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Failure to perform an effective physical exam is one of the most inefficient processes within a chiropractic office. Evidence-based clinicians must utilize only the most sensitive and specific tests to ensure a proper diagnosis, clinical success, and resultant patient satisfaction. Today, let’s take a deep dive into the FABER test to understand how chiropractors can use it for diagnostic accuracy and patient education.

Watch this video to see how Dr. Steele merges experience with research in performing the FABER Test.

What is FABER Test?

The supine patient’s hip is flexed, abducted, and externally rotated into a figure four position. The clinician stabilizes the opposite ASIS and applies a pulsating downward force to the knee. FABER test is a generalized screening test routinely positive (88%) for most hip pathology.

So, you perform the test and it changes the patient’s symptoms.  Symptom response and location provide vital clues to the origin of tissue pathology.

Increased Groin Pain

FABER Test may elicit groin pain from an impingement of the affected hip. A sudden or sharp pain indicates a positive result. However, FABER Test has high sensitivity, specificity, and positive predictive value for identifying labral pathology OR intra-articular causes of pain. Definitive diagnosis requires further evaluation, patient demographics, imaging, and physical activity questioning. For example, older individuals are at an increased risk for osteoarthritis. Furthermore, patients with an increased BMI and a sedentary lifestyle are also at risk for degenerative, intra-articular, hip conditions. (1) However, younger individuals participating in sports involving repetitive hip flexion and rotation would be suspect to labral pathology.

Decreased Groin Pain

A decrease in inguinal pain indicates the possibility of femoral acetabular impingement (FAI). Most patients presenting with groin pain that are young and physically active with unilateral hip pain suffer from FAI. Presenting complaints typically include insidious onset, anterior hip or groin pain. The pain is generally dull and achy. While the FABER test is a generalized screening test that is routinely positive for most causes of hip pathology, it is often negative in cases of bony impingement of the hip. (2) If groin pain decreases with FABER Test, consider following up with FADIR Test to confirm impingement.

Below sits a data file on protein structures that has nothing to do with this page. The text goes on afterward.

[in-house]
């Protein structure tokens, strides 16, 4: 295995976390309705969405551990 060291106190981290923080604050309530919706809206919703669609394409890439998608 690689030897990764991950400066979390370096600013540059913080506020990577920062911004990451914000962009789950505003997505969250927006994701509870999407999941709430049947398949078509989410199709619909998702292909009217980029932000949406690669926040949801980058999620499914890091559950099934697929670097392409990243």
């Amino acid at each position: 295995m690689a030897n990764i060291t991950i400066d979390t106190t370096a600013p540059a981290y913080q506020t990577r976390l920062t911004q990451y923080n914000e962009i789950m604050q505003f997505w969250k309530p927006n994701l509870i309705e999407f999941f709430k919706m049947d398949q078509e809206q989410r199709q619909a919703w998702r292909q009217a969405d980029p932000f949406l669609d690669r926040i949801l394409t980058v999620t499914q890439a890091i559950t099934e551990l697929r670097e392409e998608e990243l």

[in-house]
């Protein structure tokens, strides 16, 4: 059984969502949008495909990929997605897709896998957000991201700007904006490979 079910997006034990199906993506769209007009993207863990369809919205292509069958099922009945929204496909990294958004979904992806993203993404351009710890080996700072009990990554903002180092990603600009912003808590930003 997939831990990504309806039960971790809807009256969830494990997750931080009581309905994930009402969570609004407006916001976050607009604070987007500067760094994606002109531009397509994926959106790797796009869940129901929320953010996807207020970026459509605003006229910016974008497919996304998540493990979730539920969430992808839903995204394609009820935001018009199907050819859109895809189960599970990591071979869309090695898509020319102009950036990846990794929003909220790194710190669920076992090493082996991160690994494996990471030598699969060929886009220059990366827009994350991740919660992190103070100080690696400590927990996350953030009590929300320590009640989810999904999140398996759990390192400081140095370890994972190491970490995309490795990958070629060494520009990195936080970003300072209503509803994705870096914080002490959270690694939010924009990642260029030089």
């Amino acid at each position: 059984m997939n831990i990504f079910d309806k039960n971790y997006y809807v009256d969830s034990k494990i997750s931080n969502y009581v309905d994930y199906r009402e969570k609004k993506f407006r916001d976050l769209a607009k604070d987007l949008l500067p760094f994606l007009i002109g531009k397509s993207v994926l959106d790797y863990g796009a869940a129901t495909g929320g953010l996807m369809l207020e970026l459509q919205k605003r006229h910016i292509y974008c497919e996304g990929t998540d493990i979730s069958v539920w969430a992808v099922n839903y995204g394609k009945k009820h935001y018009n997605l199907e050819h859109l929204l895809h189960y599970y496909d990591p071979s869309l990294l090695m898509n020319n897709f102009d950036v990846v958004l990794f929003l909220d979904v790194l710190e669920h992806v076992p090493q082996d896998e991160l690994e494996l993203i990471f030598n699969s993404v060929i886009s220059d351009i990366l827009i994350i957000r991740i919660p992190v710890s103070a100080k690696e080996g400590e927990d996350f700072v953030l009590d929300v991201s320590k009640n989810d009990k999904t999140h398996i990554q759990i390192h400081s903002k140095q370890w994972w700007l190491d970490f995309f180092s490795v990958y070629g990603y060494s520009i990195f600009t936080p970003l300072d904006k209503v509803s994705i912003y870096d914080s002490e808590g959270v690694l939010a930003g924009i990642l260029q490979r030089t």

Increased Posterior Buttock/Sacral Pain

The FABER Test also has a high specificity and positive predictive value for the diagnosis of sacroiliac dysfunction.  In combination with the Thigh Thrust Test, the improved overall diagnostic ability is second to none according to a recent study by Nejati et al. (2020)

Thigh Thrust

Orthopedic testing is never 1 to 1 for a specific diagnosis. However, the utilization of sensitive/specific tests combined with subjective symptoms will lead you and your patient down a path of success. Consider using the condition reference sections within ChiroUp to enhance your diagnostic skill for every condition. Then prescribe the most appropriate condition report to improve your patient’s understanding of their condition.

Applying the right clinical knowledge & then empowering your patients with the right tools to aid in their recovery is the difference between “good” care and “exceptional” care. 

How are you planning on using ChiroUp to meet your 2021 goals? Comment your plan in the comment section below, and let’s start a conversation. I want to hear from you!

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References
  1. Kontio T, Heliövaara M, Viikari-Juntura E, Solovieva S. To what extent is severe osteoarthritis preventable? Occupational and non-occupational risk factors for knee and hip osteoarthritis. Rheumatology. 2020 Jun 13. Link
  2. Tijssen M, van Cingel R, Willemsen L, de Visser E. Diagnostics of femoroacetabular impingement and labral pathology of the hip: a systematic review of the accuracy and validity of physical tests. Arthroscopy: The Journal of Arthroscopic & Related Surgery. 2012 Jun 1;28(6):860-71. Link
  3. Nejati P, Sartaj E, Imani F, Moeineddin R, Nejati L, Safavi M. Accuracy of the Diagnostic Tests of Sacroiliac Joint Dysfunction. Journal of Chiropractic Medicine. 2020 Mar 1;19(1):28-37. Link

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